When it comes to promotional ideas, there’s quite a range, from brilliant, to bad, to colossally stupid. I’ll start with a field I know well: Major League Baseball.
The Giants are almost always marketing gold, but even they swing and miss occasionally.
Take Photo Ball Day, a promotion they held to boost ticket sales back in the Candlestick Park days. The first 20,000 fans received a baseball with a star player’s photo on it. Pretty nifty give-way, right?
Baseball fans can be salty and love hurling insults at opposing players and umpires. Turned out they also liked hurling baseballs, and stadium security couldn’t control the scene. Promotional balls rained on the field after every bad call.
Believe it or not, the Giants also used to hold Bat Day - fans received actual baseball bats. They had the good sense to cancel this event well before fan rage turned ugly in stadiums across the country.
Decades ago, in 1979, the Chicago White Sox held Disco Demolition Night. They encouraged fans to bring their disco records to the game. They made a pile in the outfield and blew them up. Then, the real fireworks started.
Fans flung records like Frisbees, they stormed the field and a near-riot erupted. The game was cancelled; a rare forfeit by the hometown team.
This promotional disaster eclipsed Ten-Cent Beer Night in Cleveland, held five years earlier, which featured countless brawls and men urinating in the stands.
There’s an old adage about baseball - it doesn’t matter how many games you’ve seen, you’ll see something new every time.
The animal welfare field can’t claim major disasters on this scale, but has had some questionable promotions.
A shelter in Kentucky partnered with Hooters restaurant (which, let’s say, isn’t known for its wings). Hooters for Neuters was meant to entice manly men to neuter their dogs. They brought their dogs to a Hooters parking lot where their dogs were “fixed” in a mobile clinic, while they enjoyed the (ahem) wings inside. Other groups have since co-opted the promotion; it won’t go away despite the backlash.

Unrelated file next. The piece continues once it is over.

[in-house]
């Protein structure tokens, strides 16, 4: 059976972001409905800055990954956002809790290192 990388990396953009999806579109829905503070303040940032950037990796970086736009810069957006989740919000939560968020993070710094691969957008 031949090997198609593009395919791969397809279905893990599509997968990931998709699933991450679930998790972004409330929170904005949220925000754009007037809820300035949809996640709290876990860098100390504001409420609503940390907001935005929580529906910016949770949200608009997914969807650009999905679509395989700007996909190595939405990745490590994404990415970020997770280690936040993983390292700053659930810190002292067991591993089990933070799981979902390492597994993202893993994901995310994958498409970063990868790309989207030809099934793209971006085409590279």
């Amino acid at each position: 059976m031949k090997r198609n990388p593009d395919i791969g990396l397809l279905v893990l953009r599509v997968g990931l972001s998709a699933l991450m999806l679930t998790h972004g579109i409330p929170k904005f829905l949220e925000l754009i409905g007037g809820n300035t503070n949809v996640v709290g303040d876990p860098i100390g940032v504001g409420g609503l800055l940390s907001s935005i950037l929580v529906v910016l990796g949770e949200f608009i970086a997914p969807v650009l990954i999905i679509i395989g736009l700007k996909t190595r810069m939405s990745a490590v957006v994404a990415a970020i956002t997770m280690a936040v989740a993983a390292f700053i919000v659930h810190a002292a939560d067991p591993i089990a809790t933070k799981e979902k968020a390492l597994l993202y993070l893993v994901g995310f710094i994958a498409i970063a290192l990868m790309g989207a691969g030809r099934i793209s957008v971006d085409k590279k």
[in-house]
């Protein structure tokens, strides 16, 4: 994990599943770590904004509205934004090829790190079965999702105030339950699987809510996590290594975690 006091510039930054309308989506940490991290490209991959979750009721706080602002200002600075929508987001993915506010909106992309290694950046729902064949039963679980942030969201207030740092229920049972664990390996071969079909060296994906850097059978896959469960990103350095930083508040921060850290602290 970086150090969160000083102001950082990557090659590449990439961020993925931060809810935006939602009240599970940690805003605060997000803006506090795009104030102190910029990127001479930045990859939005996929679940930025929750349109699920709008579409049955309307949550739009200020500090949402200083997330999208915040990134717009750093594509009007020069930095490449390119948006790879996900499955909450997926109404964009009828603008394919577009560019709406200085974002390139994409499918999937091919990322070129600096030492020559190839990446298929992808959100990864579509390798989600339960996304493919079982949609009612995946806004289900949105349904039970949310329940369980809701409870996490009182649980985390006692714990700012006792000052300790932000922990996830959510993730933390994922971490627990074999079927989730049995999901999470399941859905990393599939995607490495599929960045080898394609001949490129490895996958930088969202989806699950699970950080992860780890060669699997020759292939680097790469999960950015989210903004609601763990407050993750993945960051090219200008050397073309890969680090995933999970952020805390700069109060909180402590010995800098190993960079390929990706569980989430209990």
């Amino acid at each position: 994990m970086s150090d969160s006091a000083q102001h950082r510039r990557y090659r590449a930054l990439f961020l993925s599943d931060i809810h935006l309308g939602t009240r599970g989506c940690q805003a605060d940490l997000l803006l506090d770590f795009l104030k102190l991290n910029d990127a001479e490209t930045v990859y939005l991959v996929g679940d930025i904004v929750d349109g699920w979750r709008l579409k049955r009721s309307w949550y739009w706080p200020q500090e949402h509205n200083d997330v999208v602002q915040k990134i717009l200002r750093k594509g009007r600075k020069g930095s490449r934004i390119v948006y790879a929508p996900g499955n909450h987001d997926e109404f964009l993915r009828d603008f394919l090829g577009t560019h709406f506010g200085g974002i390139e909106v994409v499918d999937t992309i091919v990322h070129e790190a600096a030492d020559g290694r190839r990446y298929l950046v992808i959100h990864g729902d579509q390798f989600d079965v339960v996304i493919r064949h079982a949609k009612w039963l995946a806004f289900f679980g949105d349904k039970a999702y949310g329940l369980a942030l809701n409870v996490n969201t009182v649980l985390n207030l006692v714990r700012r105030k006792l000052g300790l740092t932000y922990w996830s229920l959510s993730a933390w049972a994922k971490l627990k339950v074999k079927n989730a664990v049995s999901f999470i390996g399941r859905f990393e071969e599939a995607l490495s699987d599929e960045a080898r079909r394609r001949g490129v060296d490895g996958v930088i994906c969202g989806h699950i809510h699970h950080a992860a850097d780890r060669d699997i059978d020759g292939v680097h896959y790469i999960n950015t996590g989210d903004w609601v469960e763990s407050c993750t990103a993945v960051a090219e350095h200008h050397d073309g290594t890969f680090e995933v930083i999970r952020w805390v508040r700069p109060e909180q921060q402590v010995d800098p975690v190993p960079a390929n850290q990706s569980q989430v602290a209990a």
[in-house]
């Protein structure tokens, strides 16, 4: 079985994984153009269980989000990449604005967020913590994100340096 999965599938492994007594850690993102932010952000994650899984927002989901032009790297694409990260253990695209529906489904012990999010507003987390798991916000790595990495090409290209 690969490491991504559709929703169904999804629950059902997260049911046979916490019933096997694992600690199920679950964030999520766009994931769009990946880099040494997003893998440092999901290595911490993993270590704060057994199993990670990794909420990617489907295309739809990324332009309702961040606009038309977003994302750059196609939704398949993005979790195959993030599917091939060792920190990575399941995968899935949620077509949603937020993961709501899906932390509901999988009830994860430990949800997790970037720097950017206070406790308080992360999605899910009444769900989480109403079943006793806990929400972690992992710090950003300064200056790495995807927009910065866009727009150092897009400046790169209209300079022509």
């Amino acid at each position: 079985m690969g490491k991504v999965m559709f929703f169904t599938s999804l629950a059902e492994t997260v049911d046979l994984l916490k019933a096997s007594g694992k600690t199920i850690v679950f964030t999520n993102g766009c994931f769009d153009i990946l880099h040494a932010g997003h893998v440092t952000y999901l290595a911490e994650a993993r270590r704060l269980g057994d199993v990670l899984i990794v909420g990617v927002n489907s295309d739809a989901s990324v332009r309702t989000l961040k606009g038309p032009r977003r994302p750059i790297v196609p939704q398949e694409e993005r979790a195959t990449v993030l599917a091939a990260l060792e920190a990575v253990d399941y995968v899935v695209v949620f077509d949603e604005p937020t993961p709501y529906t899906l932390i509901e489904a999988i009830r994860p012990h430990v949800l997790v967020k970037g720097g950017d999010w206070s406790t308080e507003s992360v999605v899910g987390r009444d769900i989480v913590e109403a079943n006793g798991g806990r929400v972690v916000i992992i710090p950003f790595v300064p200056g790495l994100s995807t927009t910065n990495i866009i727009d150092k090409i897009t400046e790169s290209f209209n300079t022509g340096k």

The nation’s largest and richest national animal welfare organization, the Humane Society of the United States - which contributes exactly $0 to PHS/SPCA and animals here in San Mateo County - put their top thinkers together and decided to stand next to Michael Vick after he was released from prison for torturing dogs and running an illegal and horrific dog fighting program and compound. The details of his operation sickened everyone.
Vick paid a price. He lost fans, million-dollar endorsements and prime earning years in the already short career of an NFL quarterback. Still, many people felt very strongly he was the last person an animal welfare group should hold hands with for photos opps.
Here at the Peninsula Humane Society, we think we have our clever moments. Our Giants-themed promotion, which reduced fees for all black and orange-ish dogs and cats during the Giants’ magical play-off run in 2010, was magic. Loads of animals found new homes in record time.
But, we turned down a similar idea proposed by one local resident who pulled for the cross-Bay rival. “You should do the same for A’s fans!” he argued. Just one small snag with that: not many green or gold pets available for adoption.
We also turned down another one: a local pole dance instructor wanted to hold an event to raise funds for shelter dogs. Poles for Pets or Lap Dances for Lap Dogs just didn’t sound right.
But, in the coming weeks, we’ll be trying something a bit controversial: paying people to adopt Chihuahuas! The pint-sized pups are the most common breed in all Bay Area shelters. Some organizations have actually sent small numbers on flights to other parts of the country.
We think there is an easier way to rehome them. In addition to waiving the adoption fee, we’ll give adopters 10 "fun bucks" to spend at our retail store. Given the fact that some of these dogs await their new, forever homes in shelters for months simply because there are so many, $10 is next to nothing when compared to the costs to care for a dog for an extended period in a shelter.
Don’t worry, we won’t simply open our doors and hand out Chihuahuas and ten-spots. The promotion is real, but we will carefully screen potential adopters, as we always do.
No cute name yet for our promotion (Bo Derek isn’t available for a Perfect 10! promotion) , but we’ll entertain your ideas. For inspiration, check out our featured pups – Ginger, Mrs. Henderson and Mort -- alongside this column.
Do you have an idea for PHS' Chihuahua promotion? Tell us in the comments - Scott will be checking!